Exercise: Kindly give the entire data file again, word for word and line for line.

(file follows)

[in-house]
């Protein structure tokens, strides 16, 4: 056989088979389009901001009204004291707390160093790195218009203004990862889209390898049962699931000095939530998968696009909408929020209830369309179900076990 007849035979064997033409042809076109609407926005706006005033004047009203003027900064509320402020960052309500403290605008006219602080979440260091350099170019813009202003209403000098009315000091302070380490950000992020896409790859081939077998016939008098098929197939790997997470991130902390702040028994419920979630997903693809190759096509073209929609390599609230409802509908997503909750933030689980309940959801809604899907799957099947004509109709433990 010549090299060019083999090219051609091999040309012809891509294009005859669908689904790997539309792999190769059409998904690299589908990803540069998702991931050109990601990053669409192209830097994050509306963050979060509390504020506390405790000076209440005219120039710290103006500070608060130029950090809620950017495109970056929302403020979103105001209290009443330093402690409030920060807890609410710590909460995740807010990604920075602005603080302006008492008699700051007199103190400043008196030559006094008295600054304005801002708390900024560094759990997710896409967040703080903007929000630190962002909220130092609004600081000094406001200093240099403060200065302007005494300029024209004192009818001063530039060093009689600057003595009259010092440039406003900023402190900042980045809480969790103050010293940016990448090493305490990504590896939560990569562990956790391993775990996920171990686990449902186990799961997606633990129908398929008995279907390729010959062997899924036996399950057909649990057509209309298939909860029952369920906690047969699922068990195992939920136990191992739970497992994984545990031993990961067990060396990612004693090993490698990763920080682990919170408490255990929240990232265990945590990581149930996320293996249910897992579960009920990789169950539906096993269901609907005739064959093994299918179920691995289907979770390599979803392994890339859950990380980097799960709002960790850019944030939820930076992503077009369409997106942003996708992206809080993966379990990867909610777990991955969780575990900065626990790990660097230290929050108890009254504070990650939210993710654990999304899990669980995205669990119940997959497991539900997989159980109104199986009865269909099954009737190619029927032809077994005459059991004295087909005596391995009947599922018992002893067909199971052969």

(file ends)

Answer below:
[in-house]
């Protein structure tokens, strides 16, 4: 056989088979389009901001009204004291707390160093790195218009203004990862889209390898049962699931000095939530998968696009909408929020209830369309179900076990 007849035979064997033409042809076109609407926005706006005033004047009203003027900064509320402020960052309500403290605008006219602080979440260091350099170019813009202003209403000098009315000091302070380490950000992020896409790859081939077998016939008098098929197939790997997470991130902390702040028994419920979630997903693809190759096509073209929609390599609230409802509908997503909750933030689980309940959801809604899907799957099947004509109709433990 010549090299060019083999090219051609091999040309012809891509294009005859669908689904790997539309792999190769059409998904690299589908990803540069998702991931050109990601990053669409192209830097994050509306963050979060509390504020506390405790000076209440005219120039710290103006500070608060130029950090809620950017495109970056929302403020979103105001209290009443330093402690409030920060807890609410710590909460995740807010990604920075602005603080302006008492008699700051007199103190400043008196030559006094008295600054304005801002708390900024560094759990997710896409967040703080903007929000630190962002909220130092609004600081000094406001200093240099403060200065302007005494300029024209004192009818001063530039060093009689600057003595009259010092440039406003900023402190900042980045809480969790103050010293940016990448090493305490990504590896939560990569562990956790391993775990996920171990686990449902186990799961997606633990129908398929008995279907390729010959062997899924036996399950057909649990057509209309298939909860029952369920906690047969699922068990195992939920136990191992739970497992994984545990031993990961067990060396990612004693090993490698990763920080682990919170408490255990929240990232265990945590990581149930996320293996249910897992579960009920990789169950539906096993269901609907005739064959093994299918179920691995289907979770390599979803392994890339859950990380980097799960709002960790850019944030939820930076992503077009369409997106942003996708992206809080993966379990990867909610777990991955969780575990900065626990790990660097230290929050108890009254504070990650939210993710654990999304899990669980995205669990119940997959497991539900997989159980109104199986009865269909099954009737190619029927032809077994005459059991004295087909005596391995009947599922018992002893067909199971052969």